The Bite Of The Big Black Dog

This is a long time between blogs. When you aim to do one weekly or sometimes, maybe, a fortnight later and then, suddenly, six weeks goes past. A big part of that is I wanted the next one to be a lot cheerier than the last. Let’s be honest, if they were all like that it would get very depressing. I’d stop following me and I have to live with me. Problem was though, I couldn’t find a happier place.

Several years ago I was diagnosed with depression. Hey, who hasn’t these days? Although as one loving family member pointed out to me, “You don’t know what depression is! I get real depression!” So there I was, cured! Awesome hey? Sadly it doesn’t just disappear because someone else has (or believes to have) a worse case of it. Hey, your leg can’t be broken because mines broken twice. Hmmm, seems legit.

Depression, sometimes referred to as the Black Dog, attacks different people in different ways. Sometimes the same people in different ways. Sometimes it nibbles. Sometimes it gnaws. Sometimes it bites. The size of the teeth can vary. Sometimes big teeth bite hard and the black dog gets lockjaw. A friend of mine from high school days recently dealt with the later.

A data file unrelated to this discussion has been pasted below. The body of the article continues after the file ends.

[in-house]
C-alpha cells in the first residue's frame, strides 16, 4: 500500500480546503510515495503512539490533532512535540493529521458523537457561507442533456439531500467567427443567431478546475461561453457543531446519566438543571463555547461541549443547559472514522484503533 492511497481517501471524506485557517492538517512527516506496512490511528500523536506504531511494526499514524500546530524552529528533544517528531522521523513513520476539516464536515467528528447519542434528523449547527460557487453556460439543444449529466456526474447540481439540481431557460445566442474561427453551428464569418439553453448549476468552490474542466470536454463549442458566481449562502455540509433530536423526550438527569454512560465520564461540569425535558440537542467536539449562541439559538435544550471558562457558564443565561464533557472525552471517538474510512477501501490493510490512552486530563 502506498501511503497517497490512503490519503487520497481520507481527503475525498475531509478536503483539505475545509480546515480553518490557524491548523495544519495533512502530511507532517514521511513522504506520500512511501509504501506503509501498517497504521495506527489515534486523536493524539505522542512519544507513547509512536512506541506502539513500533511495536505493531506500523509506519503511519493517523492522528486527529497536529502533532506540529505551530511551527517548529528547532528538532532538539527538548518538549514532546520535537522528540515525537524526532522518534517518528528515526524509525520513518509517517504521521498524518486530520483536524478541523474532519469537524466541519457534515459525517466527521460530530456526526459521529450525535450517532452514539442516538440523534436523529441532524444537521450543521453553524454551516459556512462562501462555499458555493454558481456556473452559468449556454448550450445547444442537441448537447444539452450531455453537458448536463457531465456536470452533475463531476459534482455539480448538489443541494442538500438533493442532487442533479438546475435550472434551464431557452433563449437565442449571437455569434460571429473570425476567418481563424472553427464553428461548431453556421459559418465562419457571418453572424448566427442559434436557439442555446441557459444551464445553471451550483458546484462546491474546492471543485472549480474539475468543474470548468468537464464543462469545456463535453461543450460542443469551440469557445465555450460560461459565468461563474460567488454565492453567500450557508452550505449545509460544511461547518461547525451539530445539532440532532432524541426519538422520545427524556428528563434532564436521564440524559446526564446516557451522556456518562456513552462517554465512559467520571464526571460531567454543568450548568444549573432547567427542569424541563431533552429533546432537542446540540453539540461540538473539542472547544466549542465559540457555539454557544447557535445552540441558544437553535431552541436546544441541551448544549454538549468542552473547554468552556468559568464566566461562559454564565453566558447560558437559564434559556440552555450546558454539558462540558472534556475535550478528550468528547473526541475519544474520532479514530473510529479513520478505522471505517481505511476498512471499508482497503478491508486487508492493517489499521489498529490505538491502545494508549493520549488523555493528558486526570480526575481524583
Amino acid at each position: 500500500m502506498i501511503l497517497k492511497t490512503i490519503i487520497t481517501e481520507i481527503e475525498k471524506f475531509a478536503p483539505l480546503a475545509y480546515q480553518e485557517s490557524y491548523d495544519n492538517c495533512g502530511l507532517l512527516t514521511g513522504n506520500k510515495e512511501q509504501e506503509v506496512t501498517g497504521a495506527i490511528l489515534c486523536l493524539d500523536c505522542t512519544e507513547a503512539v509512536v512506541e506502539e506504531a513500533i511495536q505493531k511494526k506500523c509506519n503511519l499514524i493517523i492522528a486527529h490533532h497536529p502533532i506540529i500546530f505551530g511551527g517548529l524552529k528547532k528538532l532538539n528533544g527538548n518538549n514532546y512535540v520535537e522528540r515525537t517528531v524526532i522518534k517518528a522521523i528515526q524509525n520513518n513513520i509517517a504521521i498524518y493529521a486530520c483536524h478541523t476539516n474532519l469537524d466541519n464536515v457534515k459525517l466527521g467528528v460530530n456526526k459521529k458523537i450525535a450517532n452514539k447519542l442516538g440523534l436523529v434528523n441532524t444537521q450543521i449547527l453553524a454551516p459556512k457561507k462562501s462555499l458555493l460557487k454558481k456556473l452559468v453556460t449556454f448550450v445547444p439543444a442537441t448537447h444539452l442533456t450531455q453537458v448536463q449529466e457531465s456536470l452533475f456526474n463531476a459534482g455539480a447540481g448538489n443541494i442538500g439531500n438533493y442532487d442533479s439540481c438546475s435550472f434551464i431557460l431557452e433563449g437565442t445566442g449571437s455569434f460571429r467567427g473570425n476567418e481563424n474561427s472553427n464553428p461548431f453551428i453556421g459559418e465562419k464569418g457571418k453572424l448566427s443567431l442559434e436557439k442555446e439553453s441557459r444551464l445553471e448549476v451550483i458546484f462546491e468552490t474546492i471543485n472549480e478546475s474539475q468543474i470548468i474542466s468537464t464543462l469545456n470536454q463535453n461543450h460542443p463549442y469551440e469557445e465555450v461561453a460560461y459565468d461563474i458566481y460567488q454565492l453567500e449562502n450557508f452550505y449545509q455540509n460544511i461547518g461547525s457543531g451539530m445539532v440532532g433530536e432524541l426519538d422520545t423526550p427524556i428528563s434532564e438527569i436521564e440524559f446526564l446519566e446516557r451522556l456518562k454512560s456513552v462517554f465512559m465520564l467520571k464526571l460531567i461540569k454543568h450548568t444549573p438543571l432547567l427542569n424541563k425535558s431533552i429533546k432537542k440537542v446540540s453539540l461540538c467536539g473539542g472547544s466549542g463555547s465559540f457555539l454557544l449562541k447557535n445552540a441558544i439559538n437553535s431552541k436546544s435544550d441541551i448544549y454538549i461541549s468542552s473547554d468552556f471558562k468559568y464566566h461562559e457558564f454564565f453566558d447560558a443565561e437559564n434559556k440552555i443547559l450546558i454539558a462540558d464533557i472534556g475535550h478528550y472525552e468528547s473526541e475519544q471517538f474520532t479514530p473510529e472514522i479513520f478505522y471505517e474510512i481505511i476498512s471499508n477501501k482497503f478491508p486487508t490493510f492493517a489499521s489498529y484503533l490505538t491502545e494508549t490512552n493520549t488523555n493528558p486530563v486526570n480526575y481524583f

Michael started at my high school at the start of year 8 and we almost immediately became mates. Some even asked us if we were brothers. No, not everyone with freckles are related. He even hung around when I kept wanting to go and talk to the girl I had a big crush on. She of course fell for Michael. It wasn’t going to happen for me so I helped make it happen for them. For a few months they were quite happy then parted on good terms. Quite admirable for young, teenage love. A year or two later I tried my luck again but she simply was never interested. Then she dyed her hair pink and got expelled. Oh well.

Years go by, school finishes, people move on. Michael joined the army. I worked in a paint shop. Then more than a decade later, about 300km (186 miles) from the high school, I’m busy spruiking out the front of a jewellery shop. Yes, I was one of those annoying people with a microphone telling everyone about the bargains in the shop. Then I see a familiar face walking through the shops. “Hey Perksy!” I announce into the microphone. He looks around to see who called him and recognised me straight away. I took a 3 or 4 minute break as we had a quick catch up on what we were doing these days, etc. Then we continued what we were doing.